As we ponder whom and what to be grateful for this holiday season, consider Dr. Edgar Wayburn. A leading force in establishing and expanding Point Reyes National Seashore, Golden Gate National Recreation Area and Mount Tamalpais State Park—about 200,000 acres, all told—he’s remained low-profile in his highly effective approach to protecting public land. While the Bay Area was his focus, the five-time Sierra Club president also strove to preserve wilderness nationwide. A San Francisco Chronicle profile marking his centennial birthday last year credited him with saving 100 million acres of mountains, meadows and rivers in California and Alaska—a million acres per year of his life.
Wayburn’s efforts started nearly half a century ago, as developers were gaining momentum on projects like Marincello, the planned community that would have brought over 25,000 new homes, high-rise apartments, restaurants and hotels to the Marin Headlands, put a Marine World water park on Mill Valley’s Richardson Bay, and built a six-lane freeway between Highway 101 and Tomales Bay. Methodically, he worked with community leaders and politicians, attending countless meetings locally and in Washington, D.C., in an effort to stanch the mid-century development craze. The secret to his longevity and success? He doesn’t have one, daughter Cynthia Wayburn attests. “He has hiked, walked or run almost every day of his life,” she says. “Throughout his life he has exercised his mind equally, working as a physician through his 83rd year and as a conservationist up through 99 years of age—two simultaneous jobs for over 40 years.”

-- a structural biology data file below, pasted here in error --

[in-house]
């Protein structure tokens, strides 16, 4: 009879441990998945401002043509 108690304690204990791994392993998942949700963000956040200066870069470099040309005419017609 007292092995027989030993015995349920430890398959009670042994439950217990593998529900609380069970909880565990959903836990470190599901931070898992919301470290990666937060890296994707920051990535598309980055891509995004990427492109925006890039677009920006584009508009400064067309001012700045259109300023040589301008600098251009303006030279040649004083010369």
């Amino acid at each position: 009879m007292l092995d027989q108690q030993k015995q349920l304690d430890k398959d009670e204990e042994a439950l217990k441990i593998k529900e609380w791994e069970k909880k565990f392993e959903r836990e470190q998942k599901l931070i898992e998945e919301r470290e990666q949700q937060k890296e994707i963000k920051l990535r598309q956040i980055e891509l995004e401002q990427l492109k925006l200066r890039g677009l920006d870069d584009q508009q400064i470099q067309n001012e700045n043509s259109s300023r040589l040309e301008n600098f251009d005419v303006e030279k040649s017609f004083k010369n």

Having just celebrated birthday number 101 in September, he is living proof of a recent Buck Institute finding: giving can increase life span. Because of his generosity and dedication, generations of Marinites will be able to enjoy a walk in the woods or stroll on a deserted beach.